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Located on the upper stream of the Shima river, under the watchful eyes of the encasing mountains, lies a small village; one filled with more bewilderment, mystery and wonder than your curious mind can handle.

The iconic scenery in Shima onsen

Shima Onsen may be a relatively small area but it’s almost impossible not to loose yourself a little here. The streets transport you back to a time and a place that feels like bygone history, yet at the same time like somewhere completely new, mystical and magical. It’s like stepping into a fantasy story book and you’re the main character. And it’s not only the uniquely archaic buildings that give you this feeling. It’s the people too. With each new person you pass, a new layer of the story opens itself up to you. Whether it be the kind stranger in the kimono you asked for directions who pulled you away from a slowly moving car or the construction workers who were tearing into a graffitied wall that looked like someones old kitchen, or even the suited man at the bus stop drinking his vending machine coffee. The people were scarce but each one added another dimension to my experience and I remember all of them.

Onsen manju shop at Shima onsen

Kawara no Yu publish bath in Shima onsen

Ochiai Street: The vacant shop with the low ceiling, creepy old pachinko and wood man.

Ochiai street is filled with rows of archaic structures and old styled shops which, although were quaint and quirky by day, turned pretty creepy at night. The jaunty, crooked shops cast shadows like demons along the walls and floors, causing my heart to race more than a few times, and the looming glow of the old fashioned lights hummed in the distance, illuminating the emptiness inside these old, wooden buildings. You don’t see anyone after dark, except the occasional dog walker who, considering your recent walk through the shadows, you didn’t actually think was a real person to start with.


The shopping arcade in Shima onsen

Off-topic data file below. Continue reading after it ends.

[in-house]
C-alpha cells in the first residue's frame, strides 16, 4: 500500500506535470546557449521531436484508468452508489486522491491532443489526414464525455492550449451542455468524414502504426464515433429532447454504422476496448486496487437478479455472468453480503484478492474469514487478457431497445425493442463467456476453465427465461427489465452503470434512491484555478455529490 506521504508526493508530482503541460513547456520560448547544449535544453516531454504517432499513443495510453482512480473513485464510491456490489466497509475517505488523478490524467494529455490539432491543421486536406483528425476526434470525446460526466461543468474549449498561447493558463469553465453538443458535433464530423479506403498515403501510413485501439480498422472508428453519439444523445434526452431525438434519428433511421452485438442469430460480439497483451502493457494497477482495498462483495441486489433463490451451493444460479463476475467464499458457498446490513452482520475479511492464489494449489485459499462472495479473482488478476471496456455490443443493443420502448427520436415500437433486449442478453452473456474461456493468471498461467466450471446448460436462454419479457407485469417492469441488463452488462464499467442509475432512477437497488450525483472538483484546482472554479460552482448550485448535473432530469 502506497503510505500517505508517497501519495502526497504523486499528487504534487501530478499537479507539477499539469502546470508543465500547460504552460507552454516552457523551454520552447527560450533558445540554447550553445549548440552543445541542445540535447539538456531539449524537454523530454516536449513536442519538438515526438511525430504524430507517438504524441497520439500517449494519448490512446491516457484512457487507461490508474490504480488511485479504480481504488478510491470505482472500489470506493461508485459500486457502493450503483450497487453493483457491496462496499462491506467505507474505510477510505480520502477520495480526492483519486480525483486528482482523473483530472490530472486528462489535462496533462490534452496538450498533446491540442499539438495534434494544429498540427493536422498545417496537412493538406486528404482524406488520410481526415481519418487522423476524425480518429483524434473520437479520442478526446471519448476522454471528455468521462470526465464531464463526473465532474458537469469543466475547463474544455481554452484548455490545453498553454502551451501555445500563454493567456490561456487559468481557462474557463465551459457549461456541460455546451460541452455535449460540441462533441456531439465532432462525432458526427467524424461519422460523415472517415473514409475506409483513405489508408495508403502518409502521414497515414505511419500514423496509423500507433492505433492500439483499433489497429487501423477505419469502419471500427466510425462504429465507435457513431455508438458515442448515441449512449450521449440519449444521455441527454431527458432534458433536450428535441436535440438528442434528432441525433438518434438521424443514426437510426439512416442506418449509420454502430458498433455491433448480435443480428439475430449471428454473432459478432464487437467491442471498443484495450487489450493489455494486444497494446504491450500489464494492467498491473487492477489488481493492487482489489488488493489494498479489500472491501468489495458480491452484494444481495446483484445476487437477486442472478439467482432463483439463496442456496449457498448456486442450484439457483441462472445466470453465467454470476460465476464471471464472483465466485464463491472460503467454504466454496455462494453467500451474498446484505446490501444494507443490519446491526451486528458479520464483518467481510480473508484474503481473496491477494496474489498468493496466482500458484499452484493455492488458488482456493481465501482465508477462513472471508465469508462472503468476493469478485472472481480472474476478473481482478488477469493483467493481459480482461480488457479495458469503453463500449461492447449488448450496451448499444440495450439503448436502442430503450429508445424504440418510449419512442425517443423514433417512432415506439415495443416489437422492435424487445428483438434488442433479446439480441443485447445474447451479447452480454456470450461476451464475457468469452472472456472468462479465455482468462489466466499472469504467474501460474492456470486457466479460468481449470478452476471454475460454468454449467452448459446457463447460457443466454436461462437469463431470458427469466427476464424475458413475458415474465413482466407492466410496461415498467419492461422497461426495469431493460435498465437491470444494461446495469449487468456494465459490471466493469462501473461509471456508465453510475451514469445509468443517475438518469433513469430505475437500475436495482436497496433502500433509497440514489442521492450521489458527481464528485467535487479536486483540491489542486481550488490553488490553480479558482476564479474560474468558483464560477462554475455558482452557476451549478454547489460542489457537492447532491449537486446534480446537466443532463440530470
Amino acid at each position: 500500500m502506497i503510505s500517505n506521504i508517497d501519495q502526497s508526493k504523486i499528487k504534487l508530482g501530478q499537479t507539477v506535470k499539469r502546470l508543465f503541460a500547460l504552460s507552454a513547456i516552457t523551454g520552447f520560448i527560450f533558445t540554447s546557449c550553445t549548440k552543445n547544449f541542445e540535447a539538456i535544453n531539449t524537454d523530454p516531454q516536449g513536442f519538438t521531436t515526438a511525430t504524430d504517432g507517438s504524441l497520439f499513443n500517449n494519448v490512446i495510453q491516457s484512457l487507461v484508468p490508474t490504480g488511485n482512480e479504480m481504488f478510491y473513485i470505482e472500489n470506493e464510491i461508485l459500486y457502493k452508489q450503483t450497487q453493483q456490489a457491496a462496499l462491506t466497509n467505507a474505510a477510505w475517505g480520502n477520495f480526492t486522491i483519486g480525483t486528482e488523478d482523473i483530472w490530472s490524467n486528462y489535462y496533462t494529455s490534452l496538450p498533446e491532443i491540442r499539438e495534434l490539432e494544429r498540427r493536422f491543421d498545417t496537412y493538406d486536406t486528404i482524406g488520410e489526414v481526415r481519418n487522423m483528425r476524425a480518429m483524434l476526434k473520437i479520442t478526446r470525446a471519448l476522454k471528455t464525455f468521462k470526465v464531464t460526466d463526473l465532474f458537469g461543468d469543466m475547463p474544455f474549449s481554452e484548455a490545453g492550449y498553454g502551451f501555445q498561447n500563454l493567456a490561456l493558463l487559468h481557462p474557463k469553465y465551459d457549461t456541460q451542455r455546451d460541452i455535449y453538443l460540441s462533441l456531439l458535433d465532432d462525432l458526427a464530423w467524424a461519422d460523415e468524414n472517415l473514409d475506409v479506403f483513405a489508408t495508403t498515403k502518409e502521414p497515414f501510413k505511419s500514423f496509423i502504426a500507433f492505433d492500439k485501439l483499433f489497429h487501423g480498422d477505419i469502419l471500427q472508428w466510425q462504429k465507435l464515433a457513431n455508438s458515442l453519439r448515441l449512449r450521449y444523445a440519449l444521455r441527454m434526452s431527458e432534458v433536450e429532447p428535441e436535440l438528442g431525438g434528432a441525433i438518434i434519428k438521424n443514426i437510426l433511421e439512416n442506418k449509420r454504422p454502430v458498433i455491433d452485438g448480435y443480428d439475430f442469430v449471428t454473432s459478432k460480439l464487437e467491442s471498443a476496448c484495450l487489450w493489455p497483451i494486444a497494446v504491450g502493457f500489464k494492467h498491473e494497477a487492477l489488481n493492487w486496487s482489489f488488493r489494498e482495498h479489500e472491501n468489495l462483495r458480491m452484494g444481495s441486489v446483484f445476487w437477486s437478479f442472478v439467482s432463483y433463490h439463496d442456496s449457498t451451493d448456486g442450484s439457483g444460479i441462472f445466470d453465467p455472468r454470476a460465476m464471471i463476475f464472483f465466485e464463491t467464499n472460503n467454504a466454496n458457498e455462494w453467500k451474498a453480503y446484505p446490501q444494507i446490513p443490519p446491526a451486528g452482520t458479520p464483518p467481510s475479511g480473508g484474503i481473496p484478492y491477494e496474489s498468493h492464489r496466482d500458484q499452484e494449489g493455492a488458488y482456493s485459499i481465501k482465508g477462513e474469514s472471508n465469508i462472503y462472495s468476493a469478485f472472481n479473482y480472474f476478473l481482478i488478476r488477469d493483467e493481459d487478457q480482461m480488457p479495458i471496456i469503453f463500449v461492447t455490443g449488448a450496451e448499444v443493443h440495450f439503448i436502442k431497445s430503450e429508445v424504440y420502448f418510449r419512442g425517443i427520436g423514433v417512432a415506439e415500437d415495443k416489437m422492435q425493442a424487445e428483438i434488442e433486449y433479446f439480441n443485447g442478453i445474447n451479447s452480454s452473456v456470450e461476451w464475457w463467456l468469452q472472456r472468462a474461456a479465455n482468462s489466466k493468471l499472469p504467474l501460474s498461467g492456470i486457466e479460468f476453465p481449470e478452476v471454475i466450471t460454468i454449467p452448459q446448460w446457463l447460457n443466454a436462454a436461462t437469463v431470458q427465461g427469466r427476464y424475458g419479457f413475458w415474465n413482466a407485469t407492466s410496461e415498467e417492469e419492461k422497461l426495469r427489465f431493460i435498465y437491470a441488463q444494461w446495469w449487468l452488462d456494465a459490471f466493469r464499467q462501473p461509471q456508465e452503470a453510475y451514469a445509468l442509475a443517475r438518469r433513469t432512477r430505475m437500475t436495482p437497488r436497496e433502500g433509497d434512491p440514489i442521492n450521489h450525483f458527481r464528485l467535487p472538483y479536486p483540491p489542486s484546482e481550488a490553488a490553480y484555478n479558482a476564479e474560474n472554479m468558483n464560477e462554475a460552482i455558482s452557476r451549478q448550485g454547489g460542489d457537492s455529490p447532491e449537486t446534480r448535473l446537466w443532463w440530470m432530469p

The archaic buildings only deepen the atmosphere. The creepy old pachinko place with a few dozen machines, the old wood man carving letters into half of a tree lying in his shop and the tiny low ceilinged store, seemed like they’d all jumped out of a creepy fantasy novel.

Apart from these small, wondrous and random shops, Ochiai street consists mainly of restaurants and eateries. So why not try some famous Nakanojo Soba and see if the interior is just as thrilling as it’s exterior.

Whether day or night, this place is simply amazing to stroll though. It’s a real life fantasy that’s can turn dark on you, and a place that’s bound to inspire a good few stories.

The archaic buildings only deepen the atmosphere in Nakanojo, Shima onsen

Stock up on your vitamins and minerals at a free, public hot spring

There’s nothing I like more than free stuff, except for perhaps Onsens (and cake). Kawara no Yu (Kawara hot springs), just in front of Shima Onsen bus stop, is not only quaint and timelessly stylish from the outside, but it is also a free hot spring separated by gender, open from 9am – 3pm. You do have to be naked in this hot spring but, in all honesty, I think the people of Nakanojo are no strangers to nakedness, considering they bathe naked in open, naturally warmed rivers. And why not?

Kawara hot springs, a public bathe in Shima onsen

The water surrounding Shima Onsen village contains rich quantities of sodium, calcium, chloride, sulphate and an abundance of other impressive vitamins and minerals to seep into your skin. Replenish your body with free goodness and reap all the health benefits. It’s also suitable for drinking, so you too can cure yourself of illness and pain.

Cure all your diseases at Hinatami Yakushido